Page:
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Eisenberg: Zachary Orr's Safety Has, And Should Continue to, Come First


There's a popular notion that the lords of pro football don't care all that much about player safety.

People on both sides can argue about it until they're hoarse, but I'm not here to highlight that debate today. I'm here to point out that the Ravens certainly cared about Zach Orr's safety when their medical team discovered a rare and dangerous spinal condition while investigating another injury to Orr at the end of last season.

The last thing the Ravens wanted to do was inform Orr of the condition and suggest he probably should stop playing football because of the risk involved. Orr came out of nowhere to lead the team in tackles as a first-year starter in 2016. He was, at 24, seemingly on the cusp of stardom. Losing him would constitute a major setback for the defense.

But the Ravens did the right thing; honestly, the only thing any organization should do.

When their medical team raised a bright red flag, they prioritized the player's health over any on-field concerns, which, let's face it, aren't that significant compared to the prospect of ruining a young man's life. They told Orr he would no longer be able to pass a physical. They basically told him he shouldn't play. Orr got the message and had a smile on his face when he announced his retirement in January.

Generally speaking, there might be some merit to the notion that pro football doesn't always put player safety first. Whenever I hear the league float the idea of an 18-game regular season, I just shake my head. Sixteen games are already almost more than the players' bodies can tolerate. Eighteen would border on cruelty.

But if you're looking for an example of the sport caring about its players, the Ravens' response to Orr's stunning situation belongs at the top of the list.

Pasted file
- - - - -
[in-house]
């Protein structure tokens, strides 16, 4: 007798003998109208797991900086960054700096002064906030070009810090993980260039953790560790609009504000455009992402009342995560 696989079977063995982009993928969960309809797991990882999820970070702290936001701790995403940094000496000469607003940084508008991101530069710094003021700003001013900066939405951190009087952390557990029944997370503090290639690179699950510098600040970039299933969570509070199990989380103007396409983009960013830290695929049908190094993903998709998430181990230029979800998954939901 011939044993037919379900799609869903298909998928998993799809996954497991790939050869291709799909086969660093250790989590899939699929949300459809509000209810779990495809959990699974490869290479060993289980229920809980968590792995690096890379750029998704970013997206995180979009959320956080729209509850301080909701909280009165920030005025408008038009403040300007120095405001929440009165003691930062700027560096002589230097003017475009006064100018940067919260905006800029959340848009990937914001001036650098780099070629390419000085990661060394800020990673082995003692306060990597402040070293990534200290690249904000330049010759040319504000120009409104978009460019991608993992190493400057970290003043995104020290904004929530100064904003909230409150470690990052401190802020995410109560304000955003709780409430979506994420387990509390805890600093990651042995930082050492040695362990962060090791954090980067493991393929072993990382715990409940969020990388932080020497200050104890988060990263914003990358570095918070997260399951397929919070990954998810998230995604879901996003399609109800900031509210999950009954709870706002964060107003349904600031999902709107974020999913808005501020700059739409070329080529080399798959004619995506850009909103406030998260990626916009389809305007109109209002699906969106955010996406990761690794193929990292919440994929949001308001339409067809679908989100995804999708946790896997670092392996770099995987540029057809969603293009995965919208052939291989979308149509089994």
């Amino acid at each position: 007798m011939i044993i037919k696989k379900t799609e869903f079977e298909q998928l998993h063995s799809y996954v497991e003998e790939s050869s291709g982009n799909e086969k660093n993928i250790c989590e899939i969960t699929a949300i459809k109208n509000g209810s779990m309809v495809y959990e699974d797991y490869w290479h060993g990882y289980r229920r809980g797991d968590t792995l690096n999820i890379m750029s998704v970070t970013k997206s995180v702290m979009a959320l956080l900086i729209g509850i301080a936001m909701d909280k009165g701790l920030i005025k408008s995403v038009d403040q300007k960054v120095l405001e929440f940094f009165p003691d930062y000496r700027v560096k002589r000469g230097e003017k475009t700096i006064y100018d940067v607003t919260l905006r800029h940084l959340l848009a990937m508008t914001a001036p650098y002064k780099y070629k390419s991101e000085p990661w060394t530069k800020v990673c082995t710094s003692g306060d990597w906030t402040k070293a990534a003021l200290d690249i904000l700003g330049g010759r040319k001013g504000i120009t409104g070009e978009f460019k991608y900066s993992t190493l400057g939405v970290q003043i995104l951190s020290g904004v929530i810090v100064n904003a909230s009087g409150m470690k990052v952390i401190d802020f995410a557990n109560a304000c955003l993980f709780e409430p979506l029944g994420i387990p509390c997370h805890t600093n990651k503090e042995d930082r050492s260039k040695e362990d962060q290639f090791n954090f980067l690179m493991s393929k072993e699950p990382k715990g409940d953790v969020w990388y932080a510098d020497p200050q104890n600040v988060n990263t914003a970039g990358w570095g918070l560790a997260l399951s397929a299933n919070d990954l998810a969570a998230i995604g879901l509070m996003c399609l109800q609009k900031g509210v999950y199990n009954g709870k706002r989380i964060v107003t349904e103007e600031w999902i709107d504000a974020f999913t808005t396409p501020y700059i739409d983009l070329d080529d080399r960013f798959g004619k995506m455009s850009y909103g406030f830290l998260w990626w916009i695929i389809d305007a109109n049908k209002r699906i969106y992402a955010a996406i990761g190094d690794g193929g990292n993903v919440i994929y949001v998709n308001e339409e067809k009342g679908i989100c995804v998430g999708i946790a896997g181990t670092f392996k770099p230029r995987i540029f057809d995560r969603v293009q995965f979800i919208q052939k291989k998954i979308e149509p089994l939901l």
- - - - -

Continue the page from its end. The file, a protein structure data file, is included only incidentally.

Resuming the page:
Six months later, their resolve is being tested. Orr's story has taken a twist. I would encourage the Ravens to hold their high ground.

As you've surely heard, Orr, now 25, has announced he wants to keep playing. It's not that shocking. A freak situation knocked him out, but he's a talented football player and wants to play, get paid, have a career, etc., just like everyone else. He found a specialist who said he was not at risk any more than any other player, and now, as an unrestricted free agent, he's visiting other teams with that news in hand.

Some observers see a conspiracy, suggesting Orr gamed the system to free himself from restricted free agency, which tied him to the Ravens. I don't believe that for a second.

Yes, the league certainly needs to address this "retire and come back" loophole, which any player could use to escape a contract and gain free agency. But Orr is an upstanding guy who was ready to play in Baltimore for a long time until he was told he shouldn't. This is just how a unique succession of events has played out.

To say questions abound is an understatement. Has Orr's spinal condition changed? If so, should the Ravens pursue him even though they're probably irritated to have to do so? If not, is another team really going to allow him to pass a physical and get on the field? Should the league get involved?

If you're not a physician, and I'm not (don't even play one on TV), it's a bad idea to comment about who or what is right or wrong here. This is now a "doctor story" about fine points of medical science and different interpretations of different tests. I haven't seen the tests. Even if I had, I would never get in the middle and insinuate that I know what any of it means or suggests.

This much I will say: The Ravens have done the right thing every step of the way so far. It didn't make them happy, but they were proactive in putting Orr's health first. Yes, their first job is to field a winning team, but they also need to treat their employees responsibly, and in this case, they certainly did.

If there's still a shred of uncertainty about Orr's safety, that should continue to drive their handling of this situation going forward.

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